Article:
To shorten to 725 words, omit paragraphs 3 and 8. “(It’s so…do”; and “Abu Ismail…denied it”)


Egyptian Election

8 September 2005

Egyptian Election

By Gwynne Dyer

The Egyptian presidential election last Wednesday was a cynical farce. President Hosni Mubarak, who has ruled Egypt since 1981, was certain to win again, and his leading opponent, Ayman Nur of the Tomorrow party, was facing trumped-up charges of forgery that may land him in jail by next month. In the middle of election day, Mubarak’s National Democratic Party panicked at the low turnout and reverted to its old tricks of stuffing ballot boxes and bussing government workers to vote en masse. And yet, it was not a complete waste of time.

Ayman Nur said it himself a few days before the end of the 19-day campaign. “It made Egyptians think: ‘Why have we accepted this for 24 years?’ I believe, whatever the result, we have a large gain for democracy and liberalism.” And although official manipulation on voting day was so shameless that he is now demanding a re-run of the entire election, his remark is still correct. In what is by far the biggest country in the Arab world, the notion, if not the substance, of democracy has reemerged after 53 years in the shadows.

Democracy is what US President George W. Bush says he wants in the Arab world, but he certainly didn’t want Mubarak, America’s closest Arab ally, to lose power. He wanted an election that looked free but legitimised Mubarak’s rule, and Mubarak has done his loyal best to oblige. But this is tricky stuff: parliamentary elections are due soon, and Mubarak has promised to lift the emergency laws under which he has ruled since he took power after Anwar Sadat’s assassination 24 years ago. If he can’t stop the wrong people from running, things could get entirely out of hand….

Hosni Mubarak is third in a line of military officers who have monopolised power in Egypt since young army officers led by Gamal Abdul Nasser first seized power in 1952, and he doesn’t have a single democratic bone in his body. “Politics” during his reign has consisted of an almost unanimous vote every six years in the parliament, which is completely dominated by ruling party placemen, which re-nominated him as the sole presidential candidate. Then came a referendum in which the common people were invited to express their warm approval of the sole presidential candidate.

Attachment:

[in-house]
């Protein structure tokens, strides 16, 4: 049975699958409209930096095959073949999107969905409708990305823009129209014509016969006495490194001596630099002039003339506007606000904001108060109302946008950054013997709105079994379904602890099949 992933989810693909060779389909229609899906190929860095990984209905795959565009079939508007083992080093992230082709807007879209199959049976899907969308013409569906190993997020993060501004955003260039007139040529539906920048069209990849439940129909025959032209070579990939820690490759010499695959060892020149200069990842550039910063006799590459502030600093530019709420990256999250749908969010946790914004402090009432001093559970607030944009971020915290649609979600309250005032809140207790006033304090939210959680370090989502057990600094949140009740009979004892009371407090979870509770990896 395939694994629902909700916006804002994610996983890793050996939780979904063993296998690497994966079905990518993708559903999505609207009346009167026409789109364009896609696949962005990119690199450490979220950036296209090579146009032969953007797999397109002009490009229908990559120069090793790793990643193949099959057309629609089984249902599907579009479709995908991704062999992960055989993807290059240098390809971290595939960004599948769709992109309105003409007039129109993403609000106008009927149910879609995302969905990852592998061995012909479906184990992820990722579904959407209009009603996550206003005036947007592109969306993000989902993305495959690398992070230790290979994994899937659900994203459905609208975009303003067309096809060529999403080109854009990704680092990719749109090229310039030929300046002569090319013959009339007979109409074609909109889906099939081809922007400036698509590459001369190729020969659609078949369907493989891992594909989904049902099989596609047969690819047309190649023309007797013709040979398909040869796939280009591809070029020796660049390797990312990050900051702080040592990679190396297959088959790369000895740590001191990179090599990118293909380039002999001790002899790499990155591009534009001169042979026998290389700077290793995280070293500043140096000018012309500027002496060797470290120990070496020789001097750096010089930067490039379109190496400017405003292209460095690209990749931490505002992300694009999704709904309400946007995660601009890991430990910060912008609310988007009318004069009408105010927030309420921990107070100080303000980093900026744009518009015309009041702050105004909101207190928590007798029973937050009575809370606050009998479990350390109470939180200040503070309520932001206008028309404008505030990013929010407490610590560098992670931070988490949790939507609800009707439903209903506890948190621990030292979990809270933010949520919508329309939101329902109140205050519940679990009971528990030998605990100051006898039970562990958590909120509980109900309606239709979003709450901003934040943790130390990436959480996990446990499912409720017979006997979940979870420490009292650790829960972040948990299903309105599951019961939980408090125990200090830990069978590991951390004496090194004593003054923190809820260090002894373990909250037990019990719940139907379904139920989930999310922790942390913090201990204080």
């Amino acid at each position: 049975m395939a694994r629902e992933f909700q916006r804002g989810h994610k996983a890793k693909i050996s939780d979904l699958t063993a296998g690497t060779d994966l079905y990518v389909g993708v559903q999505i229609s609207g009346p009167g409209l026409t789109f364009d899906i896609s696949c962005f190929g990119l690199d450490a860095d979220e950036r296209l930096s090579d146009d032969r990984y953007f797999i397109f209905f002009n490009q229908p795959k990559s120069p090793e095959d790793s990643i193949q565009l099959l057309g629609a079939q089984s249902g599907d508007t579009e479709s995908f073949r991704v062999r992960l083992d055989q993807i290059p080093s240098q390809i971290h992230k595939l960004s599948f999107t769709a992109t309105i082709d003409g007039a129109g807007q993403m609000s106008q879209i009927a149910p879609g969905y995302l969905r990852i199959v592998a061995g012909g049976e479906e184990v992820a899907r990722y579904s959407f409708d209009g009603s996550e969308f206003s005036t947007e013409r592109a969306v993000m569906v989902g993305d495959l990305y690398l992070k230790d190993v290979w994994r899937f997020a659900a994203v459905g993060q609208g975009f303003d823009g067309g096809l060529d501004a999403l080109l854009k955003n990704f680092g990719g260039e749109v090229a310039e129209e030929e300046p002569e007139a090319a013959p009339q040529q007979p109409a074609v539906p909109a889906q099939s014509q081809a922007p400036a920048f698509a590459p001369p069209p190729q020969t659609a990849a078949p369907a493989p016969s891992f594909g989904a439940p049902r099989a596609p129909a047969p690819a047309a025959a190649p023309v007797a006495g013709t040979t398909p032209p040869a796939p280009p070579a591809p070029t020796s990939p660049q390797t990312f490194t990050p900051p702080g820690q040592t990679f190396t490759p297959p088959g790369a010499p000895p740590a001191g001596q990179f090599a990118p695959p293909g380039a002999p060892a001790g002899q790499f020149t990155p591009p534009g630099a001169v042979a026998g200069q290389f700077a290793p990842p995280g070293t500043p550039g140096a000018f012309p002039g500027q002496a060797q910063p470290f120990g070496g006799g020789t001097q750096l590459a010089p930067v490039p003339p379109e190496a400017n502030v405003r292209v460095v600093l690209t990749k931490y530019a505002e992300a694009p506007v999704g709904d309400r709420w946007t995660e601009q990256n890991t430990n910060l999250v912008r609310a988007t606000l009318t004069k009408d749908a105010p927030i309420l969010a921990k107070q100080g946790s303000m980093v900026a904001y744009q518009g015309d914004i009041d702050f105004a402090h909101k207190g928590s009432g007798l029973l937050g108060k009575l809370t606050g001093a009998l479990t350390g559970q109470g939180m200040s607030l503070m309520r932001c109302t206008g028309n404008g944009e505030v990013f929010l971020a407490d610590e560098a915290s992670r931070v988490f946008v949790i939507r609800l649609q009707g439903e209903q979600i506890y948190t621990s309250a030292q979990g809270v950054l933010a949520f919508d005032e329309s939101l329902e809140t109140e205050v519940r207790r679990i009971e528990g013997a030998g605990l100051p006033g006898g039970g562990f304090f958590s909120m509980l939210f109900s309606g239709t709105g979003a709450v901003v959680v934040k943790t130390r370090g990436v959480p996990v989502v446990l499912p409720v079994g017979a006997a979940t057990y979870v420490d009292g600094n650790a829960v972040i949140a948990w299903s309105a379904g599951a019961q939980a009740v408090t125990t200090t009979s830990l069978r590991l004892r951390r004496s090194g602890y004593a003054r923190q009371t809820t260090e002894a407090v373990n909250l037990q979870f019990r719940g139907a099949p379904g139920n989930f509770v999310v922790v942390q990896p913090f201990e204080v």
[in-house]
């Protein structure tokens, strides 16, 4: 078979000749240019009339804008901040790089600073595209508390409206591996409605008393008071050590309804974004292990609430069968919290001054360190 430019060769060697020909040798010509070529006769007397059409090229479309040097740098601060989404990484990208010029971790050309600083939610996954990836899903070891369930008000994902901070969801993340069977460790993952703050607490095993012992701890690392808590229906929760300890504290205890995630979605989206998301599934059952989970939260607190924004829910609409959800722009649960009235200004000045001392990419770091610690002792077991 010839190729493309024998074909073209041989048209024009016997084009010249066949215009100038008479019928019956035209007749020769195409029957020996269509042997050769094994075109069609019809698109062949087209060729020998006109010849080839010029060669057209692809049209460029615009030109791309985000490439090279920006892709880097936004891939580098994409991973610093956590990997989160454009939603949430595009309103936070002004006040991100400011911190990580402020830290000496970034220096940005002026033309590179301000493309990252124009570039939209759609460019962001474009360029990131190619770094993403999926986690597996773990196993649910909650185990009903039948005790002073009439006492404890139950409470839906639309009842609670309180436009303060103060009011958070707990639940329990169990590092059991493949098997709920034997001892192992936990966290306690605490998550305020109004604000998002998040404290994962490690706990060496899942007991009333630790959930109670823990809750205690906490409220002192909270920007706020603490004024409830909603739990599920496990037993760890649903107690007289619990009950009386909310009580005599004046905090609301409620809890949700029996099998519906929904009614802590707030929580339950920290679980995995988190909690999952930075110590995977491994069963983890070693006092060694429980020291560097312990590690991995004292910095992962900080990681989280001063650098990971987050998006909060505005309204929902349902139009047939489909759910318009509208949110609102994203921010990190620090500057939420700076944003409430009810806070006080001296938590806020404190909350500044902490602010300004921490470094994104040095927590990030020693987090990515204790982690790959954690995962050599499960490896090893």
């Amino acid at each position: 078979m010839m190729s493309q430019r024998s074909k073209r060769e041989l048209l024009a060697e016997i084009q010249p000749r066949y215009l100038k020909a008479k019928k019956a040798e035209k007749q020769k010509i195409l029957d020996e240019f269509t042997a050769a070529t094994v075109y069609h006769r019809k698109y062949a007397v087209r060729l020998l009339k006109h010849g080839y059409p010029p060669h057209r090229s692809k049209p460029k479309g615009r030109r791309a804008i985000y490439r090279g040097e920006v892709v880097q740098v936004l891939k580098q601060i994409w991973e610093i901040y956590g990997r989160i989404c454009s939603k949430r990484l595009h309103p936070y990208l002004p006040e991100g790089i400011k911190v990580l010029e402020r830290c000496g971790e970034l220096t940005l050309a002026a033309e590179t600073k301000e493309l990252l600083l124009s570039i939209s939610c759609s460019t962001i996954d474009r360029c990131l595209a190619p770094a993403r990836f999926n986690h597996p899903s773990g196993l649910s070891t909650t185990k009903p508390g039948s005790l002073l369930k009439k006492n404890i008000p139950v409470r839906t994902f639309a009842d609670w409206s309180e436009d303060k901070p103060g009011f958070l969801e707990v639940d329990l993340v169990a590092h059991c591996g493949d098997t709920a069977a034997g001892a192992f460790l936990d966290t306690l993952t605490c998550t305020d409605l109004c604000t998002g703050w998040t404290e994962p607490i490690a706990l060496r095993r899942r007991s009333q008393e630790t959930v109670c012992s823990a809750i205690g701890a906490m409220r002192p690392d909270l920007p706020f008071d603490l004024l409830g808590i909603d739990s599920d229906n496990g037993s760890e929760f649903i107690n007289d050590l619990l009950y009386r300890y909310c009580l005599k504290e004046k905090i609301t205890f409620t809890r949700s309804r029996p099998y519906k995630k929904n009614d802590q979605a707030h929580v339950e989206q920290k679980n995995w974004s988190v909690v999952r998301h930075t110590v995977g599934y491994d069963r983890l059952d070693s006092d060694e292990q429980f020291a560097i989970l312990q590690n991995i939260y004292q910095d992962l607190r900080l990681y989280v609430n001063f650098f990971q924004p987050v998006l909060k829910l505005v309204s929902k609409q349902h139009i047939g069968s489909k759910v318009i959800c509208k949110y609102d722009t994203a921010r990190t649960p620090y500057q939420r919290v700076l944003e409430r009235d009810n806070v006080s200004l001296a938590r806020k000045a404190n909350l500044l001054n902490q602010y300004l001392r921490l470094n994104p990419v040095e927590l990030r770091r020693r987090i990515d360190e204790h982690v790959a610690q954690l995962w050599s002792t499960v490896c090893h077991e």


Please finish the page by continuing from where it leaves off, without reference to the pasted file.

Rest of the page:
Mubarak’s watchword, always, was “stability”. He was allegedly all that stood between Egypt and the violence and chaos of a takeover by the Islamist extremists who had murdered Sadat. The economy had virtually ceased to grow, living standards were falling as the population rose, and criticising the regime got you beaten up or jailed, but at least there was “stability”. No debate, no imagination, no excitement in what used to be the intellectual and cultural capital of the Arab world, but who needs that when you can have “stability” instead?

Egyptians do not love Mubarak, but over the years they have grown so accustomed to him — they must be over forty to remember a time when he did not dominate the scene — that they had almost forgotten that there might be an alternative normality. So President Bush’s call for democracy in Egypt was like a rock tossed into a stagnant pond: suddenly, there were waves spreading out in every direction.

Bush may not have understood that a democratically elected Egyptian government would almost certainly cancel the alliance with the United States and take a more radical stance on regional issues like Iraq and Israel-Palestine, but his advisers certainly did. American pressure on Egypt to democratise remained largely cosmetic, with no demands to legalise the banned Muslim Brotherhood (which would probably get at least 30 percent of the votes in a free election), or to give rival candidates equal access to the media.

And on the surface, it has worked. Mubarak’s key tactic was to announce that rival candidates would be allowed to run for the presidency only in February, when it was already too late to register to vote in a September election. In this way, the many opposition supporters who had not bothered to register to vote in the usual staged referendum were also excluded from voting against Mubarak in a contested election.

With the help of some election-day chicanery of the usual sort, Mubarak’s people managed to produce a result in which around a quarter of the population voted — not as low as it might have been — and over three-quarters of them voted for Mubarak despite the fact that he faced nine rivals for the presidency. And now, having placated the Americans, we can put this notion of democracy away again for six years. That, at least, is the script that the regime is working from.

But what Egyptian political scientist Amr Hamzawy calls “the theatre of democratisation based on cosmetic reforms” can have unexpected results, for it reminds a mass audience of how democratic politics should really work. Egyptians have noted that the regime’s repressive instincts are now seriously constrained by the need to look democratic, and they can use that to lever some real concessions out of Mubarak in time for the parliamentary elections in November. Neither Washington nor Mubarak intended it, but Egypt could yet find itself on the road to becoming a real democracy.


To shorten to 725 words, omit paragraphs 5 and 8. (“Mubarak’s watchword…instead”; and “”And on the surface…election”)